“And don’t come with some old plantation attitudes and don’t come with an attitude as though you had taken the side of the South during the Civil War in the United States.
“This country, if you don’t know it, has been forged through the crucible of genocide, native genocide and the enslavement of Africans as we have suffered from indentureship, both those who came from Madeira and those who were brought from India.”
He, however, said that the nation has developed “a remarkable tolerance even with colonialism and imperialism that sought to downpress us.
“And as a good Christian and welcoming people from this remarkable civilisation, we love you and we want you to be here. Do not take our tolerance or welcome for granted.”
He also said that Vincentian-born citizens must not assume conflict among person of different ethnicity is “ethnic-based”.
“And don’t jump at the first opportunity to say that the person is racist. Maybe the person might be. Keep a patience and a calm; get a settled view. Because the person with whom you’re dealing might be a very decent and good person with whom you have a conflict about something which is not based on ethnicity, but which might be identified as though it is one of ethnicity.
“I want the persons in Bequia to know that I’ve read the emails and I’ve heard the complaints and I’ve spoken to people who I consider to be responsible. The issue which is happening at Spring, you can resolve it and resolve it sensibly. I hope I don’t have to say anything or do anything further,” Gonsalves said.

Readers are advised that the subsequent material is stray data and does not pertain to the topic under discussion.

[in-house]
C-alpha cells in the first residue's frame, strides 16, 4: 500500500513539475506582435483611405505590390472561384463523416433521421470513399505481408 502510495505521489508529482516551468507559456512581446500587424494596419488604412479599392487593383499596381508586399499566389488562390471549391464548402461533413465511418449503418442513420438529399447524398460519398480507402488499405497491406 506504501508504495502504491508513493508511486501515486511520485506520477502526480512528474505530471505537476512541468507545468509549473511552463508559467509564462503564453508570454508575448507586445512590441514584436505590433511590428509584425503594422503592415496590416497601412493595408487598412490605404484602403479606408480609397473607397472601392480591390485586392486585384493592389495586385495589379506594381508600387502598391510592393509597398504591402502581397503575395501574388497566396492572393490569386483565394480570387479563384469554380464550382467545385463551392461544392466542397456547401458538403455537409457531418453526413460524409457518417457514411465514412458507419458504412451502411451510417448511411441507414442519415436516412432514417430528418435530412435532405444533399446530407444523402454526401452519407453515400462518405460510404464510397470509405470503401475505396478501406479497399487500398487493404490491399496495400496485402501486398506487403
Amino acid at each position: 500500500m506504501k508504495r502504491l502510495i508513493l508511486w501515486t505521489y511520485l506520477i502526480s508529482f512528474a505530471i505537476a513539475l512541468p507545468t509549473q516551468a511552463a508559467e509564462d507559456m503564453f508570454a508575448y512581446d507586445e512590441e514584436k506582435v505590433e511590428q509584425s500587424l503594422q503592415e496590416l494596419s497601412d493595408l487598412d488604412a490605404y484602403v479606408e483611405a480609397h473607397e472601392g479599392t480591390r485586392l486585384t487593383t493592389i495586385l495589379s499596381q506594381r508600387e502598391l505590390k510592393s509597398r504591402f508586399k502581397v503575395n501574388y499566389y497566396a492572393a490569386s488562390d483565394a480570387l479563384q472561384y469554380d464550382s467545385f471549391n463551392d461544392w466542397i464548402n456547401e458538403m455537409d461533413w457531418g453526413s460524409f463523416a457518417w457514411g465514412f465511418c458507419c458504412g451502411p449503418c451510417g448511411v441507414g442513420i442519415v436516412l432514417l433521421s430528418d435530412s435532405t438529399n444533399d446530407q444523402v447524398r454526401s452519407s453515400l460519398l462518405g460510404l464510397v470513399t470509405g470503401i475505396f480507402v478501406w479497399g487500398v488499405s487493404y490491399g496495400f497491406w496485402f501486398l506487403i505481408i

iWitness News has received copies of emails which suggest that some residents of Spring view the recreational area as private.
In one email, a resident complained about going to the recreational area with a guest one night and meeting about 30 people from a local church having a prayer meeting there.
The resident complained that it would have been impossible to have a private barbeque there, had that been the intention.
However, in a press release on Wednesday, the Spring Property Owners Association (SPOA) said that it wanted to set the record straight.
It said that Spring Park was owned since the 1960s by Always Sprint Ltd., which, in 2012, legally handed over management of the land to SPOA “to ensure that rules regarding its special status were strictly maintained”.
The press release said that in January 2013, SPOA instructed the persons who built in the land, without approval, not to construct any further buildings.
SPOA also removed the “Private Property” sign with one that read, “Spring View – Please use responsibly, SPOA”.
The press release said:
“SPOA wishes to remind the citizens of Bequia that Spring Park remains open to all, and is available for the people to sit and enjoy the natural beauty. SPOA have asked all local authorities to assist with key holding for the building if anyone wishes to use the facilities.”
The release further said that Spring Park is a nature reserve located in a residential area and to ensure that the beauty of the site is maintained, use of the premises and facilities is subject to St. Vincent and the Grenadines National Parks terms and condition.